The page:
The Lesser Column

About The Lesser Column

The Lesser Column covers a broad spectrum of content. With a focus on film, we also publish reviews of music, books, TV shows, live theatre and stand-up comedy, as well as occasional pieces of social and cultural commentary. Our reviews don’t give star ratings or ‘thumbs up/down’, and come from a more personal perspective – why what’s on display affected us in the way it did; why it’s good or otherwise, how it fits in a broader cultural context. Here is where you come for informed opinion and analysis. People are often very selective about how and where they find themselves entertained, so we’re offering reasons why you should see, read, hear, and experience something beyond simply what it’s about.

Gosling plays America’s greatest ever actor in “First Man”

Ryan Gosling and Damien Chazelle’s chronicling of the moon landing is a serious, detailed homage to vanishing American exceptionalism.



There’s a place in the American film canon for Apollo 13 and its grandiose, ra-ra flag waving. It’s a fine piece of work – probably Ron Howard’s best. So too with The Right Stuff, which stands as one of the better literary-to-cinematic adaptations, which captured the new journalism spirit of Tom Wolfe’s book so well. Any suggestion that one of those films “did it better” than Damien Chazelle’s First Man is an abject falsehood: this is a film in and of its own sort, one which carves out its own niche depicting a time and place in the ’60s where the impossible was within reach.

Chazelle has shown a predilection for generic variety in his career; jumping from the viscerally emotional violence in the stage drama Whiplash, to the effervescence of the musical pastiche La La Land. But here, there seems to be a handful of influences making a significant impact on his filmic imprint. Initially, the film’s wistful, ethereal tone plays hints of Terrence Mallick – there are more than a few visual and audio cues that hark back to Mallick’s Tree of Life. And I’d pity any film maker to construct a shot of a spaceship while classical music plays in the background lest anyone in the audience has even the most passing awareness of Stanley Kubrick.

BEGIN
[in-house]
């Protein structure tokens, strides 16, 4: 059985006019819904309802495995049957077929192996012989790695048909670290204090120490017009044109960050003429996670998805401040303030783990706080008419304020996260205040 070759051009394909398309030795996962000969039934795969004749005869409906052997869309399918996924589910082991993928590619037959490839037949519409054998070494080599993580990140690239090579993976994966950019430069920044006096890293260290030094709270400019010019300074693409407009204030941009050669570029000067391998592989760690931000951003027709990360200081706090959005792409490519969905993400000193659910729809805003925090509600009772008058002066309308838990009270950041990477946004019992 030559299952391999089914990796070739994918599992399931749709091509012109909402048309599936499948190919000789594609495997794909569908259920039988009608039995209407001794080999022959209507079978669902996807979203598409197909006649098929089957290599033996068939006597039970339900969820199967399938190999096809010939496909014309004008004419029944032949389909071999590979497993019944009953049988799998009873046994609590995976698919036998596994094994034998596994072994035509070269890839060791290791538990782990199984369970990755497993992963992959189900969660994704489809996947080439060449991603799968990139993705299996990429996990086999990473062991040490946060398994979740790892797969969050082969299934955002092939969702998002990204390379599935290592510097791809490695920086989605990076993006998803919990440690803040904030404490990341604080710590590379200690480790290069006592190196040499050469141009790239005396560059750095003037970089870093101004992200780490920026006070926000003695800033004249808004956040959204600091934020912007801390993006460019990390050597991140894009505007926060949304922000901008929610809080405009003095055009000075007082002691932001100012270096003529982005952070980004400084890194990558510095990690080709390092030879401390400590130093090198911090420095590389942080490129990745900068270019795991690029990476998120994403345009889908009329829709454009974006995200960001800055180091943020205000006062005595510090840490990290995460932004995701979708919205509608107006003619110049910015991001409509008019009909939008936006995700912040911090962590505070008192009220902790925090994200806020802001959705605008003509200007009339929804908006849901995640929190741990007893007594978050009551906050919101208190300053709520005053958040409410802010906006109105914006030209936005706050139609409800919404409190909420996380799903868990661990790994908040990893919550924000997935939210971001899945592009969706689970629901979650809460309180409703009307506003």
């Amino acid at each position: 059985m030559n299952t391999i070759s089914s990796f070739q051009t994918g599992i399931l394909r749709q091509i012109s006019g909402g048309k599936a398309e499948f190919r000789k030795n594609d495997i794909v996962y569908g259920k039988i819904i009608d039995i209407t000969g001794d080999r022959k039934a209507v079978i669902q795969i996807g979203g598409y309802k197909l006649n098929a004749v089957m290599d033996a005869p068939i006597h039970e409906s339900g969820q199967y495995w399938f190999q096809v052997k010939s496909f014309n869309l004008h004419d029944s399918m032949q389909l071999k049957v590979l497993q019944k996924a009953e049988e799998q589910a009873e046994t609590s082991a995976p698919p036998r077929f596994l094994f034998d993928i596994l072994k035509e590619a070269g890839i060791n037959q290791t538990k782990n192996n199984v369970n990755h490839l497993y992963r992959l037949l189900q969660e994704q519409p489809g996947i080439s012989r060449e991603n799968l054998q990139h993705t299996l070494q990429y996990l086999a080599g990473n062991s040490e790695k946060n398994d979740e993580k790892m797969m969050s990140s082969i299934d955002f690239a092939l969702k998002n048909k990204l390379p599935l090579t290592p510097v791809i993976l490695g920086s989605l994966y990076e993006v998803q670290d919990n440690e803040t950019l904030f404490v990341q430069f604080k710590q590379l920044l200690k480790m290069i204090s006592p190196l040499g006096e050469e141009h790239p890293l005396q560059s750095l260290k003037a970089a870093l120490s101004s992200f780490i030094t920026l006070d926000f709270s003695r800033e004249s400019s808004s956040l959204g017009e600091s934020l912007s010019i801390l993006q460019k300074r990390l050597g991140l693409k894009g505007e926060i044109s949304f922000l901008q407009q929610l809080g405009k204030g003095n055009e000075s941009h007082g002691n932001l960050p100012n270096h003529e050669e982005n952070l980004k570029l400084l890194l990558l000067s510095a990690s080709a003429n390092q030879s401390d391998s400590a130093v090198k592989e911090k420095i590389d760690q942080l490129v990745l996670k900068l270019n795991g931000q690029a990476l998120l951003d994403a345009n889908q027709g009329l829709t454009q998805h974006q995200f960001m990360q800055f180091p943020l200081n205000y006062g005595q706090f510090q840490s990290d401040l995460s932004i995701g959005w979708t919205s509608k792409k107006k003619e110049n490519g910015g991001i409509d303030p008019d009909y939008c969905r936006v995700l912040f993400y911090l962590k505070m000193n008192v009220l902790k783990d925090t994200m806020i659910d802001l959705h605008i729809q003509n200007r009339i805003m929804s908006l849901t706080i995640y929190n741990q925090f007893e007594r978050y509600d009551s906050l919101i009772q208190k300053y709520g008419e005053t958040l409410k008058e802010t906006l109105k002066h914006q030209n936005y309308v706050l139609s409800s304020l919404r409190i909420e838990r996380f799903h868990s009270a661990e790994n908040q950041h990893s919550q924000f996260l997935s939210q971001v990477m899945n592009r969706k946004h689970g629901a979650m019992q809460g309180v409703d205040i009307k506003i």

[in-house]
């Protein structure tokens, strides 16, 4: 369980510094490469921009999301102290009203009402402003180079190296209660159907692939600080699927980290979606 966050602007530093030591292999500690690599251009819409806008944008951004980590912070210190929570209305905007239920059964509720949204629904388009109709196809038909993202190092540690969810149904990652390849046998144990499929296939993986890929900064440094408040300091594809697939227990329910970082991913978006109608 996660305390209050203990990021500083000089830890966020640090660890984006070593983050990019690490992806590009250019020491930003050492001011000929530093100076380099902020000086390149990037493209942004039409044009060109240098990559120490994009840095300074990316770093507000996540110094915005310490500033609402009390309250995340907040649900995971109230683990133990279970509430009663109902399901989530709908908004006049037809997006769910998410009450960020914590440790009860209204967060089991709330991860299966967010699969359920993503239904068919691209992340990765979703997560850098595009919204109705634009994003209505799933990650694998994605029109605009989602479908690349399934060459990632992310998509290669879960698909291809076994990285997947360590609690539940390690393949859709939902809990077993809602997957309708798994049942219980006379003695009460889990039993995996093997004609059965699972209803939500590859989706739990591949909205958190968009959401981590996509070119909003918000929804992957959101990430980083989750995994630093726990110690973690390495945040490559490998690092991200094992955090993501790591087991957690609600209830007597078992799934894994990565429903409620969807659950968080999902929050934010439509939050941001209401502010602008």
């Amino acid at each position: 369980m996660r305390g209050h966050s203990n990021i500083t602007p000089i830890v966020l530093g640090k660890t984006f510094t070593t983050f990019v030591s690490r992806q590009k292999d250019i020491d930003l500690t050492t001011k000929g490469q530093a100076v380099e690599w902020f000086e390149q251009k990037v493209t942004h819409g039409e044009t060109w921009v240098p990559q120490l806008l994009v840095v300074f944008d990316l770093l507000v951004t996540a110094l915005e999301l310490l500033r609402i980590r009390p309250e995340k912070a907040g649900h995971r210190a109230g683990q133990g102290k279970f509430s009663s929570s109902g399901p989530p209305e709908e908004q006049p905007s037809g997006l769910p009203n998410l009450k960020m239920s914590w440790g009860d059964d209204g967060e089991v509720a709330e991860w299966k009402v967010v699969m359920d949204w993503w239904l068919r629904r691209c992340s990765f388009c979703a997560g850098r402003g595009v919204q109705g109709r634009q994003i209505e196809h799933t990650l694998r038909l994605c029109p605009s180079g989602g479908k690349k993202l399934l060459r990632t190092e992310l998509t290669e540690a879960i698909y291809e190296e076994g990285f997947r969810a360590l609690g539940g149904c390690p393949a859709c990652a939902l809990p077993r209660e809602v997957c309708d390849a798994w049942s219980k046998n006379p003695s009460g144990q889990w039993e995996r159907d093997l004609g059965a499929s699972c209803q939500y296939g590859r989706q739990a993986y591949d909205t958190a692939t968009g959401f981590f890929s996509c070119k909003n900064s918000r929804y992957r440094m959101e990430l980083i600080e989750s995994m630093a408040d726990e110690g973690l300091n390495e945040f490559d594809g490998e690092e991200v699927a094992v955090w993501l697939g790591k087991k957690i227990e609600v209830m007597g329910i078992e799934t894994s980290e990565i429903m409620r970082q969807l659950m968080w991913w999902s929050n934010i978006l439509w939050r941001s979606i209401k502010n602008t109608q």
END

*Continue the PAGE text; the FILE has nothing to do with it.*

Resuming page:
Not to get too film geeky on you, but ensure you see this film in a cinema with a solid audio set-up; the devil is in the details here, and this is a film with an audio mix par excellence. It is a key character in the film, the way that the entire Gemini-Apollo missions were products of mechanical engineering – all rivets and bolts and gears. Nothing is digital, or smooth. When Armstrong is piloting test flights, and any number of alarms, creaks and explosions happen around him, the experience is all involving. It’s brilliantly shot to look like it was done on ’60s-era film stock and is edited with keen precision. The tension created here (in a scenario whose conclusion is a fait accompli) is mind blowing.



But the meat and potatoes of the piece shows Chazelle skewing from the sharp, bright tones of La La Land into a more cinema verite-style documentarian’s approach. The detailing is exquisite here; the film is objectively serious – these are serious people doing serious things. Their mission couldn’t be of greater import. So, it’s a solid bit of casting to see Ryan Gosling as Neil Armstrong, one actor of steel-cut gaze, mining some of his sterner acting chops from Drive here, as a man who made a mark on history of no lesser import than Galileo or Christopher Columbus before he all but vanished from the public eye.

Gosling seems perfectly cast as Armstrong; clean cut, all-American and with a haircut you could set your watch to. The NASA astronauts of the time were men of a bygone era, amid the counter-culture wars rising as Vietnam raged on, the literal, walking embodiment of irony: men from the past with their eyes looking to the future.

This is where the notion of American exceptionalism comes in. Chazelle intercuts a scene in the final act with a speech from John F Kennedy, challenging his fellow countrymen to rise to the occasion and get Americans onto the moon, which they do (spoiler alert) as forecast, within the decade. Johnson and Nixon don’t get a look-in. It’s an interesting piece in that it seems very much to be the first cinematic entry of the Trump era.

Because here we are, close to 50 years after the facts in the film, and their Commander in Chief never says anything which can be regarded with even the most tenuous seriousness. He spits out word vomit like “Space Force” that only the drooling yob mentality of his cultist followers swallow with any relish, while any notions of achievement, accomplishment or exceptionalism seem to fall by the wayside to bombast and lies. First Man will, in all likelihood, be the subject of academic dissertations in years to come as being the first American film to use the medium to hold up a mirror to this empire in decline. Great art, it seems, is the price to pay for witnessing Rome burn in real time.


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